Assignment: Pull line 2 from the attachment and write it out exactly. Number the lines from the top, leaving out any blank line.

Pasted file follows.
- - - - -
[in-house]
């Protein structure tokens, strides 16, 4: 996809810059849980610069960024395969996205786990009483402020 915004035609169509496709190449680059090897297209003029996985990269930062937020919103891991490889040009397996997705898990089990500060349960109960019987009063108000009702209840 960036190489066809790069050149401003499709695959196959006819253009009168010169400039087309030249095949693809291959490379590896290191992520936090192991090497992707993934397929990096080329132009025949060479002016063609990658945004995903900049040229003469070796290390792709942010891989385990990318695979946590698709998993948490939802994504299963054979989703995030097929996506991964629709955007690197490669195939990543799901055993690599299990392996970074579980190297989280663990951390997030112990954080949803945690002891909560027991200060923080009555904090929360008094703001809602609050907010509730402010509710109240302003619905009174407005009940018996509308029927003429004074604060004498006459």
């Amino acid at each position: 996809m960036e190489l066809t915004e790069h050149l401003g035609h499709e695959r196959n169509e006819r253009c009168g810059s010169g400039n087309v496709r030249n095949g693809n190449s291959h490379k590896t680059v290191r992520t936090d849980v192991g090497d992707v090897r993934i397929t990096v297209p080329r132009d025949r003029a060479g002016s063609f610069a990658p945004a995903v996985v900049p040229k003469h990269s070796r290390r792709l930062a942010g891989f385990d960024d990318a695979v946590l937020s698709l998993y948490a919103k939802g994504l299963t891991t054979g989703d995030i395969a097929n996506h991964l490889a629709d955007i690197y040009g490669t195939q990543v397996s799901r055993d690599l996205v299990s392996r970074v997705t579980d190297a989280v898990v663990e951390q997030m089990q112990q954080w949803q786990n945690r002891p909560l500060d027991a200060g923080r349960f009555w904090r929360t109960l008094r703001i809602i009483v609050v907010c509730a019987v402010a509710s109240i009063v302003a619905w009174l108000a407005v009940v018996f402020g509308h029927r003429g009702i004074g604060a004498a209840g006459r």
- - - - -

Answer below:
């Protein structure tokens, strides 16, 4: 996809810059849980610069960024395969996205786990009483402020 915004035609169509496709190449680059090897297209003029996985990269930062937020919103891991490889040009397996997705898990089990500060349960109960019987009063108000009702209840 960036190489066809790069050149401003499709695959196959006819253009009168010169400039087309030249095949693809291959490379590896290191992520936090192991090497992707993934397929990096080329132009025949060479002016063609990658945004995903900049040229003469070796290390792709942010891989385990990318695979946590698709998993948490939802994504299963054979989703995030097929996506991964629709955007690197490669195939990543799901055993690599299990392996970074579980190297989280663990951390997030112990954080949803945690002891909560027991200060923080009555904090929360008094703001809602609050907010509730402010509710109240302003619905009174407005009940018996509308029927003429004074604060004498006459």